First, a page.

KABUL, Afghanistan (AP) — Afghan President Hamid Karzai on Thursday ordered the release of 72 prisoners accused of attacking foreign and government forces despite U.S. fears that the inmates could return to the insurgency.
The issue has been a sticking point in Afghan-U.S. relations as the two sides struggle to agree on a framework for the withdrawal of American and allied forces by the end of next year and the aftermath. Last week, a group of U.S. senators met Karzai in Kabul to warn him that release of the 88 detainees from the Parwan Detention Facility "would be a major step backwards" for U.S.-Afghan relations.
A review of the prisoners' cases by Afghan intelligence and judicial officials turned up no evidence of wrongdoing for 45 of the detainees, and there was insufficient evidence on another 27, so they must be released, Karzai said in a statement. He gave no details on when the release will take place.
The remaining 16 detainees will remain in custody until their cases can be reviewed further, the statement said.
The U.S. wants all 88 to face trial in Afghanistan, saying it has evidence implicating them in the death or wounding of 60 coalition forces and 57 Afghan forces.
U.S. State Department spokeswoman Jen Psaki insisted the 72 detainees were "dangerous criminals" and there was "strong evidence linking them to terror-related crimes," including roadside bombs.
"We have expressed our concerns over the possible release of these detainees without their cases being referred to the Afghan criminal justice system," she said. "These insurgents could pose threats to the safety and security of the Afghan people and the state."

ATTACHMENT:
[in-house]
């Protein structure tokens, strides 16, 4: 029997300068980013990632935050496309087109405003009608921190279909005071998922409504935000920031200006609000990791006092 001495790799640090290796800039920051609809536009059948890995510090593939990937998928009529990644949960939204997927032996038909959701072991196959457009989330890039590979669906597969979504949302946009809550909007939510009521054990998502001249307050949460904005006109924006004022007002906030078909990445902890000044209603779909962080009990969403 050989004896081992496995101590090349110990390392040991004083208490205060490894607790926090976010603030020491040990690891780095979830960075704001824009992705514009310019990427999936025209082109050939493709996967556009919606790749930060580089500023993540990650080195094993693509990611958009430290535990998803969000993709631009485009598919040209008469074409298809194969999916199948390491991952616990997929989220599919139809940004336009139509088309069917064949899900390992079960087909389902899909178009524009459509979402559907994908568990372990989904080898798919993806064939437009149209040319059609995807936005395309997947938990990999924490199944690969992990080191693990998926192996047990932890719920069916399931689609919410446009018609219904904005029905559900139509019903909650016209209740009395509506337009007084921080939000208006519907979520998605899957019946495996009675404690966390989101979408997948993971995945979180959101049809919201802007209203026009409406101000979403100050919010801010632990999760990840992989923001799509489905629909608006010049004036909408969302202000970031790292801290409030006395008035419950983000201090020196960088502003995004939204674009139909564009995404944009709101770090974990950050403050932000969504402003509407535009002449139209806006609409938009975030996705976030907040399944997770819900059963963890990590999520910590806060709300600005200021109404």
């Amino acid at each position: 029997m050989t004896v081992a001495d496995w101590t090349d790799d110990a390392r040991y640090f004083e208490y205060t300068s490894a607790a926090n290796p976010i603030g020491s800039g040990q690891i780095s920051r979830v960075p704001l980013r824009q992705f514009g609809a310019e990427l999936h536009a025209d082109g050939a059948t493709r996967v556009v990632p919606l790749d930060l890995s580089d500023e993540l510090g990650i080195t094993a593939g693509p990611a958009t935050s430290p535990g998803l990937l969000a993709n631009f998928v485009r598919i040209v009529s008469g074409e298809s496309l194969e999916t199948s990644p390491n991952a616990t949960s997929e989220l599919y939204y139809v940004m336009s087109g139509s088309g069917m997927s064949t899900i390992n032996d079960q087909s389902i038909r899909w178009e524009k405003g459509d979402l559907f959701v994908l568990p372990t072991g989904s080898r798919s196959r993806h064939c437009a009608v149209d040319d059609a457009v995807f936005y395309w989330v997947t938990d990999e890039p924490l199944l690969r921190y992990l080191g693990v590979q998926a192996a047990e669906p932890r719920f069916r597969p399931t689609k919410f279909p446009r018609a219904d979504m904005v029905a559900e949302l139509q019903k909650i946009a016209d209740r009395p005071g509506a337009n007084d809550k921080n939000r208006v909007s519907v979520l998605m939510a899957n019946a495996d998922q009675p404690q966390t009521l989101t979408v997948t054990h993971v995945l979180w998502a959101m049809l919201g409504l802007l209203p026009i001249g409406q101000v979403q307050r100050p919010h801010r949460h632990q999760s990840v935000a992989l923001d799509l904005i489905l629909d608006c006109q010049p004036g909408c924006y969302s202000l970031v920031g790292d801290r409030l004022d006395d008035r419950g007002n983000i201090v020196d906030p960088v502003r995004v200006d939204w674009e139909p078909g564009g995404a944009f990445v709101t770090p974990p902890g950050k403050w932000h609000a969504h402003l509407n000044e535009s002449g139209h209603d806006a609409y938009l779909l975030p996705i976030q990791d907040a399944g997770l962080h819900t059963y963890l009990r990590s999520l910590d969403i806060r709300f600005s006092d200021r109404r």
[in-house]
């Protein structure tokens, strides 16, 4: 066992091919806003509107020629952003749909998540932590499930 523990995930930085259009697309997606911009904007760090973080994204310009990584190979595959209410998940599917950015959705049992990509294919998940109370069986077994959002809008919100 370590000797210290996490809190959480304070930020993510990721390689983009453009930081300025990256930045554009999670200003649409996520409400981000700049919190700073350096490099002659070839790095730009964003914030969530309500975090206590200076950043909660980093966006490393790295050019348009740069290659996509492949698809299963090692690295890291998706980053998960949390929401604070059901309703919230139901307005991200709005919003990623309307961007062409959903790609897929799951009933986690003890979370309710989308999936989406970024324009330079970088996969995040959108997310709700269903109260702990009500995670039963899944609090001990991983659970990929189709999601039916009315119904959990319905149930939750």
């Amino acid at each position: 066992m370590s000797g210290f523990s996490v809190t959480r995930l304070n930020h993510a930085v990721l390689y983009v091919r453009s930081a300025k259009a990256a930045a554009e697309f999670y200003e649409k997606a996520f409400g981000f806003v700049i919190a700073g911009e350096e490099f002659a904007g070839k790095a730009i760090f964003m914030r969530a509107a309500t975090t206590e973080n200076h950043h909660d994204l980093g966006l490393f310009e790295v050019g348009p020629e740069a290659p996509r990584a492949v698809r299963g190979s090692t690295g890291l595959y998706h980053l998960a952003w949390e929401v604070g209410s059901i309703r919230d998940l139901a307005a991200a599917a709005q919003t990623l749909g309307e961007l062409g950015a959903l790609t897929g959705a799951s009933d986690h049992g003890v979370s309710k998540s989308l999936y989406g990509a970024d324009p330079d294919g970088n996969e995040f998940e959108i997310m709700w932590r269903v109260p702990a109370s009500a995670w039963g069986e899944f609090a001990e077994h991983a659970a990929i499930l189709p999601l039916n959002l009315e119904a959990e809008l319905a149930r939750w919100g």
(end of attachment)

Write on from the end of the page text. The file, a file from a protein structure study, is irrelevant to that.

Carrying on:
An Afghan panel last week ordered the release of 650 detainees from Parwan.
The U.S. turned over control of the Parwan facility, located near the U.S.-run Bagram military base north of Kabul, to Afghan authorities last March.
Meanwhile, two suicide bombers attacked a police station late Thursday in Lashkar Gah, the capital of Helmand province, killing one police officer and wounding 9 people, including six civilians, provincial government spokesman Omar Zawak said. Zawak said police shot dead two other attackers before they could set off their explosives.
Lashkar Gah is also where earlier Thursday, the father of an Afghan girl who police say was part of a botched suicide bomb attack said he's afraid the Taliban will kill him and his daughter if they return to their village in southern Afghanistan.
Abdul Ghafar, the father of Spozhmai, told reporters he couldn't keep his daughter alive "even for a night" should they return to Khan Nishin, the village in Helmand province where the alleged plot took place.
Ghafar says he wants to take his daughter to live with another daughter in eastern Ghazni province as soon as police finish their investigation.
Spozhmai, who police say is 10, says her brother fitted her with an explosives-packed vest and urged her to attack a police checkpoint, but she refused. The Taliban has denied being involved.
Associated Press writers Abdul Khaliq in Lashkar Gah, Afghanistan, and Greg Keller in Kabul contributed to this report.